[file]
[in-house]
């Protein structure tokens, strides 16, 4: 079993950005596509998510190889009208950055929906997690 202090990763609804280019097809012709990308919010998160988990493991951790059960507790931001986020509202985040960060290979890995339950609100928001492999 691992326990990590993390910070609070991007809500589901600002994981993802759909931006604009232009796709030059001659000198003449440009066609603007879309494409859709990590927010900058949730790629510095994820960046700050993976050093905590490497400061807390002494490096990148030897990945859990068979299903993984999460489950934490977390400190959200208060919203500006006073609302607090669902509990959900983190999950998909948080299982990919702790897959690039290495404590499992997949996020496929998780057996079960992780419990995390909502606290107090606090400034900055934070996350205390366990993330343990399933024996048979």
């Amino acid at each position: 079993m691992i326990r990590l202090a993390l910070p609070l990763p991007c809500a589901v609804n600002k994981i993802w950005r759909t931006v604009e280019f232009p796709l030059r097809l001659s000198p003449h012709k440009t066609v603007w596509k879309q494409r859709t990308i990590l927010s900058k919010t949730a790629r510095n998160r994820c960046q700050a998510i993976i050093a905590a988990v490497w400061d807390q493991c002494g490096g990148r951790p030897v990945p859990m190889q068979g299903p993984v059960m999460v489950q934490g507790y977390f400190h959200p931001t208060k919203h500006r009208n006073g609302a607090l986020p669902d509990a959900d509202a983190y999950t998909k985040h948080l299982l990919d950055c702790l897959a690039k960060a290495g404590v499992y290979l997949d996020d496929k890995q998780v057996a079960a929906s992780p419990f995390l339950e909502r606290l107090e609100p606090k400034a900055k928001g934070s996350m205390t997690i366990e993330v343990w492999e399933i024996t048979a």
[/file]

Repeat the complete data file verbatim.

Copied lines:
[in-house]
């Protein structure tokens, strides 16, 4: 079993950005596509998510190889009208950055929906997690 202090990763609804280019097809012709990308919010998160988990493991951790059960507790931001986020509202985040960060290979890995339950609100928001492999 691992326990990590993390910070609070991007809500589901600002994981993802759909931006604009232009796709030059001659000198003449440009066609603007879309494409859709990590927010900058949730790629510095994820960046700050993976050093905590490497400061807390002494490096990148030897990945859990068979299903993984999460489950934490977390400190959200208060919203500006006073609302607090669902509990959900983190999950998909948080299982990919702790897959690039290495404590499992997949996020496929998780057996079960992780419990995390909502606290107090606090400034900055934070996350205390366990993330343990399933024996048979």
């Amino acid at each position: 079993m691992i326990r990590l202090a993390l910070p609070l990763p991007c809500a589901v609804n600002k994981i993802w950005r759909t931006v604009e280019f232009p796709l030059r097809l001659s000198p003449h012709k440009t066609v603007w596509k879309q494409r859709t990308i990590l927010s900058k919010t949730a790629r510095n998160r994820c960046q700050a998510i993976i050093a905590a988990v490497w400061d807390q493991c002494g490096g990148r951790p030897v990945p859990m190889q068979g299903p993984v059960m999460v489950q934490g507790y977390f400190h959200p931001t208060k919203h500006r009208n006073g609302a607090l986020p669902d509990a959900d509202a983190y999950t998909k985040h948080l299982l990919d950055c702790l897959a690039k960060a290495g404590v499992y290979l997949d996020d496929k890995q998780v057996a079960a929906s992780p419990f995390l339950e909502r606290l107090e609100p606090k400034a900055k928001g934070s996350m205390t997690i366990e993330v343990w492999e399933i024996t048979a």